My grandmother was born in 1900, and grew up on a farm outside the very tiny town of Anita, Iowa.
Her mother had died when she was a girl. Her father needed a wife to take care of the domestic duties and to mind the six children, so he advertised and married a woman “in name only.”
This new wife, in time, became much beloved by the children, and eventually Grandmommy’s daddy, too. Soon, their marriage became a real love story.
Grandmommy watched her brothers travel to Berkeley, California to study at the University. Since she was anxious to escape the farm environment that held her a prisoner (Oh, she wanted excitement and glamour), she followed them to UC Berkeley to get her college degree…and a husband. My grandmother was a beautiful woman and many guys wanted to marry her. But she sensibly chose my grandfather, Jay Reed, a man with good moral character, a strong work ethic (he, too, had grown up on a farm), and business ambition.
(That’s my grandmother, in the center of the photo, with her siblings. Still good-looking even at the age of fifty!)
Granddaddy eventually became the CEO of a successful import/export firm in San Francisco, and a few years before World War II broke out he bought a lovely home in an exclusive district in the city.
But the farm ethic was strong in both of them.
In one corner of the garage, they had an old wash and rinse tub with a wringer overhanging the tub. On Mondays, the two of them would dunk their laundry in the steaming tub and wait while the old machine slowly churned. Granddaddy always made us stay well away of the tub and the wringer. He was super cautious about everything that could possibly endanger us. They put the laundry items through the wringer, then the rinse, then the ringer again. Even years after Granddaddy died, my grandmother kept that old washing machine.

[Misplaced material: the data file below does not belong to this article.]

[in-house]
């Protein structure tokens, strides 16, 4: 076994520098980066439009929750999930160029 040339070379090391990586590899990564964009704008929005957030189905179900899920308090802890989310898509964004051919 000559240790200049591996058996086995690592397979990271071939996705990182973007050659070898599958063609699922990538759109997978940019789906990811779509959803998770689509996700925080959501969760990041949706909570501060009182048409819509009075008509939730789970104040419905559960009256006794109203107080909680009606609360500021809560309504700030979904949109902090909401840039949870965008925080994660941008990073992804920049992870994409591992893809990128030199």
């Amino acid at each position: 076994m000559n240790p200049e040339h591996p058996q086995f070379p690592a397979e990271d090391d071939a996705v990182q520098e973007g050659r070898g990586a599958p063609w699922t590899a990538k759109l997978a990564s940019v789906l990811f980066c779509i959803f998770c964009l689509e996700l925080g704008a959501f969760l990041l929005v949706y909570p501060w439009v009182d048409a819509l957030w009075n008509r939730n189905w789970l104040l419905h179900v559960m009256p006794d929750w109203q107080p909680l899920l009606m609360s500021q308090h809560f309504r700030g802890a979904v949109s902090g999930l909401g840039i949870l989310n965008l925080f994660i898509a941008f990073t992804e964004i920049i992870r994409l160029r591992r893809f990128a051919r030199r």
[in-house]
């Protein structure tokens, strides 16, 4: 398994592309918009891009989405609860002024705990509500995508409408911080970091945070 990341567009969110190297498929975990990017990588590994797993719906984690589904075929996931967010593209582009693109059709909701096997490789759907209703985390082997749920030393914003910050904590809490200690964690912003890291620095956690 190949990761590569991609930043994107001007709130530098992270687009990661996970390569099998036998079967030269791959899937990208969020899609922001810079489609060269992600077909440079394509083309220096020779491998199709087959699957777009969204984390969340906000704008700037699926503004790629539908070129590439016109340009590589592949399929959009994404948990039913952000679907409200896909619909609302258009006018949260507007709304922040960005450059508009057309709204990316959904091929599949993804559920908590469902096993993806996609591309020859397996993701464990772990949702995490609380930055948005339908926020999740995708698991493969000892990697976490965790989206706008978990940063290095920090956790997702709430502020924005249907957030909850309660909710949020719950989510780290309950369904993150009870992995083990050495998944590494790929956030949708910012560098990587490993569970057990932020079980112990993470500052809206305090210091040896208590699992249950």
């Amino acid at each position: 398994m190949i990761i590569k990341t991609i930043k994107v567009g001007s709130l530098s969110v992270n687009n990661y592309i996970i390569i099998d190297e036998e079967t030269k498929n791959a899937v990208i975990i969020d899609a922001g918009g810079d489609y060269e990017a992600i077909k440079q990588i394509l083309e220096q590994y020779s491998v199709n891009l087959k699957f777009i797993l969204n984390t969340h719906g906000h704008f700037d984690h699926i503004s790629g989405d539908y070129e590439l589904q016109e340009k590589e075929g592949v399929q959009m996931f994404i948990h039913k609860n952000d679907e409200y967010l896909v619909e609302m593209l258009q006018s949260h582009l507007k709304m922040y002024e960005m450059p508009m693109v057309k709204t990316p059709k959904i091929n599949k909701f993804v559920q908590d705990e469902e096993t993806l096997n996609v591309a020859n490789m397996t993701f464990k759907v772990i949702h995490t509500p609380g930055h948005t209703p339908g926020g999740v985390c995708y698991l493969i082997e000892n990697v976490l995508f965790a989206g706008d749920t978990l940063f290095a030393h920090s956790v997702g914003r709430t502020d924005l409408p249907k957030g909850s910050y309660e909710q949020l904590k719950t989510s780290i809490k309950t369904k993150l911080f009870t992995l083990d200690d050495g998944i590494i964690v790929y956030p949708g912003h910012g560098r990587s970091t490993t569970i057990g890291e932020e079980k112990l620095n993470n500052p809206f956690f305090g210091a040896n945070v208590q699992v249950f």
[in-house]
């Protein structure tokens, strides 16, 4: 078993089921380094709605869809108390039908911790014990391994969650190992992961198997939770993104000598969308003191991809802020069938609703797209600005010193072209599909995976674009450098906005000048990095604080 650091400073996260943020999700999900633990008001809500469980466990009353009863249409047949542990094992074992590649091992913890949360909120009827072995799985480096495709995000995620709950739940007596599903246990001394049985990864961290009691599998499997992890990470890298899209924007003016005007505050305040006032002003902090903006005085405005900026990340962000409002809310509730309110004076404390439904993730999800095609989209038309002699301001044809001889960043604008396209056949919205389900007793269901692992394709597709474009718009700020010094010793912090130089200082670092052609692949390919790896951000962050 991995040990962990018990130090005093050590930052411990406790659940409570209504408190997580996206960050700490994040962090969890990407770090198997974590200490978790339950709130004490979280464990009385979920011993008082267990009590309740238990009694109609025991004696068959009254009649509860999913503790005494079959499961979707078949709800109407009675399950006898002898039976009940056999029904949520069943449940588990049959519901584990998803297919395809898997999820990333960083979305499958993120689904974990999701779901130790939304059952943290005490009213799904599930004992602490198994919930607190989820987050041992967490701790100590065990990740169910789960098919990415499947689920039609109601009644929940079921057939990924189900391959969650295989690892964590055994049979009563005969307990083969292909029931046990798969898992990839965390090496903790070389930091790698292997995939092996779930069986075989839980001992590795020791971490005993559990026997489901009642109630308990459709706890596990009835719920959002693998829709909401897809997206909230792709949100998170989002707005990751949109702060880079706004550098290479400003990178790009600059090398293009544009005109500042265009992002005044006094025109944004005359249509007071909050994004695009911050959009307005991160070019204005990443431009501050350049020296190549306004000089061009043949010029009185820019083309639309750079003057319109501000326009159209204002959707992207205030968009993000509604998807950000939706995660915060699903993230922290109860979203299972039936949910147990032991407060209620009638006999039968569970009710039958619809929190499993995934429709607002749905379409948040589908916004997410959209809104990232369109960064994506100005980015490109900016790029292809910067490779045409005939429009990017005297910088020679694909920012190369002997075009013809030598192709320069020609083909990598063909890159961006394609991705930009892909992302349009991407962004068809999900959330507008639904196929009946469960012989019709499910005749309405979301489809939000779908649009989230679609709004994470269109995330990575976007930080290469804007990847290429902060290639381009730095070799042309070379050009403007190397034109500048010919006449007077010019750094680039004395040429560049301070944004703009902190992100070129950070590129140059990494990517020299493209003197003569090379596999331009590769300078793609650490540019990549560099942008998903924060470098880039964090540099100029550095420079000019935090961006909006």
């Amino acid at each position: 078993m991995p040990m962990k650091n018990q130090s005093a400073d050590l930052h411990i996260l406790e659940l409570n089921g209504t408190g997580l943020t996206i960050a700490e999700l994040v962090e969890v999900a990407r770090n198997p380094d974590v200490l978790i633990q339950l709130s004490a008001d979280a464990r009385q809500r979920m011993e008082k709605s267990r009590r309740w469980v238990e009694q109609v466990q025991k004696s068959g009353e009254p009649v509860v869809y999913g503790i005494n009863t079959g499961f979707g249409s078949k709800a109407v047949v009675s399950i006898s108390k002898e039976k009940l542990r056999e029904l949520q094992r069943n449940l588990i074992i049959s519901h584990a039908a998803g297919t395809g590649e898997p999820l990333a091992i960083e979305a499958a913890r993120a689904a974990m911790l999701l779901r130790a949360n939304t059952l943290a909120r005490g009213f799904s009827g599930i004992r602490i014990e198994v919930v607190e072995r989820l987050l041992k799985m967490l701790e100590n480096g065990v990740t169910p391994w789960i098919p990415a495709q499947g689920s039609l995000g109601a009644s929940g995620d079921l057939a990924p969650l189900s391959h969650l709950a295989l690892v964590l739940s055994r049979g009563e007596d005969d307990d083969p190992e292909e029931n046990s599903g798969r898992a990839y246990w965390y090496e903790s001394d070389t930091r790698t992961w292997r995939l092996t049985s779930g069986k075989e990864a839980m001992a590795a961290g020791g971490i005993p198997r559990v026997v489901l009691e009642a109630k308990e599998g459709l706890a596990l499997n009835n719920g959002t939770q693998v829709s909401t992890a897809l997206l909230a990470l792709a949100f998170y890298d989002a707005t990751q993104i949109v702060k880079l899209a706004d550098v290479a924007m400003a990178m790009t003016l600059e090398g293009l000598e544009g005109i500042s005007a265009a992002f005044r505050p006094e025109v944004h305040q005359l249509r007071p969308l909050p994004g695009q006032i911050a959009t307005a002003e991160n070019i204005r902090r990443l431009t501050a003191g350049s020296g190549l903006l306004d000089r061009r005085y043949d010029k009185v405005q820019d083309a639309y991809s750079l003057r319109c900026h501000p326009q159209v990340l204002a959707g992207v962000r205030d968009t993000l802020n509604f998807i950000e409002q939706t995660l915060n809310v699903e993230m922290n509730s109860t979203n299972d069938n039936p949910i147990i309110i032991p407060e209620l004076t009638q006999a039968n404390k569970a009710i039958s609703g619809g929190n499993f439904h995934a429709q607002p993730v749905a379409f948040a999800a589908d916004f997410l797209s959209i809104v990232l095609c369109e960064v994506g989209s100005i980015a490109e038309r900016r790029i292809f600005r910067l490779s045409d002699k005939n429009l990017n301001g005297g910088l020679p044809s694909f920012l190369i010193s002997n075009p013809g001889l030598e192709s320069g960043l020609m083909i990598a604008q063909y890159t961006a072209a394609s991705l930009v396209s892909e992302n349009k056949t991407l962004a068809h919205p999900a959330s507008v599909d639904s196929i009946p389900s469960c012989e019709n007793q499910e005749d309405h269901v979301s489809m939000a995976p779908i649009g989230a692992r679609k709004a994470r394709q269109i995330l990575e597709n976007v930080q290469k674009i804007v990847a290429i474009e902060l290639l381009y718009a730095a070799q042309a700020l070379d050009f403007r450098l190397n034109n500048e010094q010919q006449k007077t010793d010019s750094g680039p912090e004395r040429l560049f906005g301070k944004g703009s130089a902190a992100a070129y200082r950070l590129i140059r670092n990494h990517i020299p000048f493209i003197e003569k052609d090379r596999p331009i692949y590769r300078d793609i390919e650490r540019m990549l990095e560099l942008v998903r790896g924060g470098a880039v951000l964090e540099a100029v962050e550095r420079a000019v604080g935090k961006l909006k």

After the wringer,everything got hung on a wire that Granddaddy had strung down the length of the garage. Grandmommy had a contraption call a mangle. Some of you older people know what that is. Her sheets and table cloths and napkins had been heavily starched, and then they would go through the mangle for pressing.
A coal man used to deliver coal and set it in a bin in their garage. On cold days, Granddaddy would tote a big lump upstairs for their fireplace.
Granddaddy worked in the financial district of San Francisco right at the bottom of all those impossible hills that cable cars climb. He rode the street cars there and back, and when he arrived home, Grandmommy would have his favorite bourbon and soda and some little appetizers ready for him. They’d sit in the lanai (a kind of sun room) and talk for about an hour while Granddaddy’s favorite chicken was baking in the oven.
Their life was predictable and organized, quiet, and unemotional. They had rules, which we followed without question. One did not question people of that generation.
No running in the house. No yelling. No “unglamorous frowns.”
Put your wraps in the closet immediately. In fact, everything in its place.
No feet on furniture.
Do not touch Grandmommy’s international dolls in the linen closet.
And especially…do not sit in Mr. Howell’s chair. Ever. Grandmommy had explained who Mr. Howell was, but that memory had become buried or lost by early childhood mental pruning We didn’t dare ask for a re-telling of the story of Mr. Howell and the reason for my grandparent’s devotion to his memory. Still, we never touched Mr. Howell’s chair, even though the man had long since passed away.
My grandparents had lived a long time, and even though they didn’t tell too many stories from the old days, we knew their brain’s mental archives had shelved a wealth of them.
Granddaddy played the piano sometimes, usually at the end of a dinner party. He especially liked to play 1920 era pop duets with my uncle Harold. I loved the funny old lyrics. Granddaddy put his heart into his playing, which was about the only time he let emotion show.
I loved my grandparents and respected them. I loved their rules, even the ones that didn’t make sense, because I knew their wisdom far exceeded mine.
I miss the days of respect for older people. For the old memories and stories, the lovely rules of etiquette, the way men tipped their hats and held doors and carried packages for women, the culture that makes no sense to the younger generation, the civility, the expectation of good behavior, and the censure of wrong speech and actions.
Do you feel sad, too, for the loss of that generation?